Environmental sustainability goals within companies often have the best of intentions and little real-world impact. Historically, many companies have used internal corporate environmental sustainability as a marketing tool while lacking the ability to measure the more dramatic effect of their actions in their supply chains. This lack of accountability can largely be attributed to limited visibility into the supply chain, which is the source of more than 80% of greenhouse gas (GHG) emissions for most companies. Getting suppliers to collaborate in these programs is perhaps one of the greatest challenges in making real progress toward positive environmental action.
Making a notable difference requires the pursuit of science-based greenhouse gas reduction targets supported through measurement and participation by a myriad of supply chain stakeholders working in concert. When companies work with their vendors and suppliers to share targets and data, each point in the supply chain begins to see how its actions affect one another. Building this comprehensive view enables companies at all points in the supply chain to develop strategies that can have a significant and positive long-term effect on the planet’s ecosystem.
More than 1,000 global companies have joined the Science Based Targets initiative to set or pursue setting science-based greenhouse gas reduction goals.¹ Like any successful scientific endeavor, meeting those goals will require collaboration, transparency, and data.
Broadening the Scope
Determining where the corporate world needs to go next in terms of sustainability first requires an understanding of where it is now. Through the SupplyShift platform, companies have access to data spanning 90,000 entities in 133 countries, including approximately 250,000 questions answered about greenhouse gases and climate change. Suppliers answer questions about their operation, including scope 1, scope 2, and scope 3 emissions they generate. To clarify:
- Scope 1 emissions come from assets owned directly by a company.
- Scope 2 emissions are generated by utilities purchased by the company.
- Scope 3 emissions are all indirect emissions that happen during the course of business-related activities, such as emissions occurring in the value chain, employee commuting and travel, shipping and transportation, waste disposal, rented assets and the use of products after sale.
Nearly 38% of participants reported that they measured GHG emissions in some way (at any level), and only 40% said they responded to inquiries from CDP (formerly known as the Carbon Disclosure Project), an environmental impact disclosure system that helps companies identify risks and opportunities for emissions reduction. Less than 16% said they tracked scope 3 emissions in some way, so there is a large opportunity to measure and improve GHG emissions within each company’s supply chain.
Meeting science-based GHG emissions targets will require much closer collaboration between companies and their suppliers to track all types of emissions. Examining data from The Sustainability Consortium’s THESIS Index ² — a tool hosted by the SupplyShift platform that helps retailers and their suppliers understand the transparency of the goods they produce and sell — an average of 56% of respondents didn’t know if their suppliers measured emissions or not. The actual percentage of companies that knew whether their suppliers reported scope 1 and scope 2 emissions varied widely by industry, but this data helps to paint a picture of current performance overall in the global supply chain.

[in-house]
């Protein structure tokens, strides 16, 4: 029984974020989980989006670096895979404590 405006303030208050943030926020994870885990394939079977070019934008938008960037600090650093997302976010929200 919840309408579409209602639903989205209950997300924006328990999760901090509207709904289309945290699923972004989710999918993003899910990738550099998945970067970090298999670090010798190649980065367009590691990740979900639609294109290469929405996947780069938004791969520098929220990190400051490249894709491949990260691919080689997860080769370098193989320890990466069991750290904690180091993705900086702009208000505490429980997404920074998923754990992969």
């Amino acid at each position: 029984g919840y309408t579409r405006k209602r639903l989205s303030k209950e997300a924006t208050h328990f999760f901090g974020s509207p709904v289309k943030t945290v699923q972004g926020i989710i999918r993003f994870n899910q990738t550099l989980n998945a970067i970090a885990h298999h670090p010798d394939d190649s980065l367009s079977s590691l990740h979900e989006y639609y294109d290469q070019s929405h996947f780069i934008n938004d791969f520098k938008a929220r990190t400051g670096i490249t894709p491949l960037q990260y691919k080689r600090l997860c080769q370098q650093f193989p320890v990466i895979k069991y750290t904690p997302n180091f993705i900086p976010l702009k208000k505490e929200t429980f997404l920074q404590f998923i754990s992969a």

Among companies that claimed they did know whether suppliers reported scope 1 and scope 2 emissions, those companies sourced an average of 66% of their supply from those suppliers. This data demonstrates that when companies engage suppliers on emissions, the majority of suppliers participate.
Getting Over the Fear of Commitment
Every supply chain network is different. While purely academic sustainability programs may have lofty goals, it’s extremely difficult to track their actual progress. Whereas one company may generate half of their emissions during a specific manufacturing process, another company might generate a high percentage of total emissions by sourcing most of their power from fossil fuel plants. These two companies would need to address very different areas to make improvements, so following any sort of general recommendation for emissions reduction would likely prove ineffective.
Committing to science-based GHG reduction targets offers more effective tracking, but it also requires better supplier engagement to encourage participation and ensure that suppliers measure and report the data needed to achieve and track reductions successfully. With access to quality supplier data, companies can focus on emissions reduction in GHG hot spots where the operation has the biggest opportunity to make an impact.
The COVID-19 pandemic has exemplified this capability as many companies have succeeded in using traceability and visibility data to address disruptions. Corporate leaders can use a similar methodology to identify high-emitting areas and work with suppliers to address issues or shift away from them. Examples might include incentivizing low-GHG practices among suppliers, incentivizing suppliers through benchmarking, substituting more sustainable materials in products that generate high levels of GHG, and leveraging progress to consumers as a marketing tool.
SupplyShift focuses on providing companies with the upstream supplier data they need to take effective action. With better visibility and more comprehensive information, companies can navigate supply chain challenges and pursue more aggressive GHG reduction targets.